Instructional design doesn't design an educational experience as much as it shapes and conditions: a) the person responsible for designing and delivering it (i.e. - the teacher, school administrator, and subject consultant); and b) the people that it is applied to (i.e. - the students and parents). Everyone that has experienced education has also experienced what it is like to be the object of instructional design. At its core, this experience has nothing to do with the specific kinds of content or subject matter being delivered. It is the experience of the human being as scope and sequence. We quite literally become a scope and a sequence.

Instructional Technology

This is a term that is often confused. The basic question being asked is, "How can technology provide instruction?" Or more to the point, "How can technology become a direct extension of the curriculum through instructional design?"

The word "technology" is often used in reference to modern day hardware and software. This leads us to think about how computers can be used to provide instruction, or how computers can enhance or replace the function of a teacher. In education, this is a topic that is one of the most confused and misguided. It is only too obvious to say that computers cannot provide meaningful replacement for the teacher, nor can the presence of computers in education reduce the teacher-student ratio.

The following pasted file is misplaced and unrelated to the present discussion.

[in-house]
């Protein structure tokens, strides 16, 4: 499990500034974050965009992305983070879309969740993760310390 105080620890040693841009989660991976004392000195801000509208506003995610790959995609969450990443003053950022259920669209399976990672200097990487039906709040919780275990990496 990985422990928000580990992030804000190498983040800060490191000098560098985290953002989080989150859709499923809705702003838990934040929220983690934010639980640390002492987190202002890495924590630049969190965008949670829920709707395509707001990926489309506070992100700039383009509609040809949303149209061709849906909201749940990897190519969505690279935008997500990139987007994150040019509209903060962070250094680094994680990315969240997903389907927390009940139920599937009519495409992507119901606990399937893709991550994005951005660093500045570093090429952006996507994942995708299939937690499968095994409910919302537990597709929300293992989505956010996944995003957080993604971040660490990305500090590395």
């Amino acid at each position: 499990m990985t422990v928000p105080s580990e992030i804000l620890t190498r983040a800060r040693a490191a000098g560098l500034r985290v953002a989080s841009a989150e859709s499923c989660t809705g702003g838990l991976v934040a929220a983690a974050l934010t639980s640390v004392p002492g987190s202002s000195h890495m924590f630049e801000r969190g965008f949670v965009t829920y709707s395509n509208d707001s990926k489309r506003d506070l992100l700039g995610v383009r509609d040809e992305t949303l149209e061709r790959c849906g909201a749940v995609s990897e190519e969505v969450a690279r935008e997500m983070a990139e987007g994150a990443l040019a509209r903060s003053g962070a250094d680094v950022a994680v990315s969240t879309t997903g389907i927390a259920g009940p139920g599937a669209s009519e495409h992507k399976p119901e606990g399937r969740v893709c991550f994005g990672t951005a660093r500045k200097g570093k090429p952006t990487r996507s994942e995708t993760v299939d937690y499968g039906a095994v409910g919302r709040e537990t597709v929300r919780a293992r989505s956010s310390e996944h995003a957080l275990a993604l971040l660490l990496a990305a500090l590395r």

However, technology is the application of knowledge in order to achieve a desired result or intended goal. Both instructional design and curriculum are forms of technology in themselves and this is a point that is frequently ignored. If we refer back to the ADDIE model for mentioned above we can see the nature of the technology that drives instructional design. Computers may play a role on the implementation of instruction, but they in themselves are not a meaningful way to understand what technology is.

In Instructional Technology: The Psychology of a Psychology Course I provided an account of my son's experience in a university psychology course that replaced human interaction with video presentations. In other words, the course was literally television. It seems obvious that the Psychology Department has little understanding of the effects of its own design. The professor responded to my entry and stated, "But arenít we shortchanging out studentsí learning by providing them with video and undergraduate Tutors? I donít think so at all." We agree to disagree.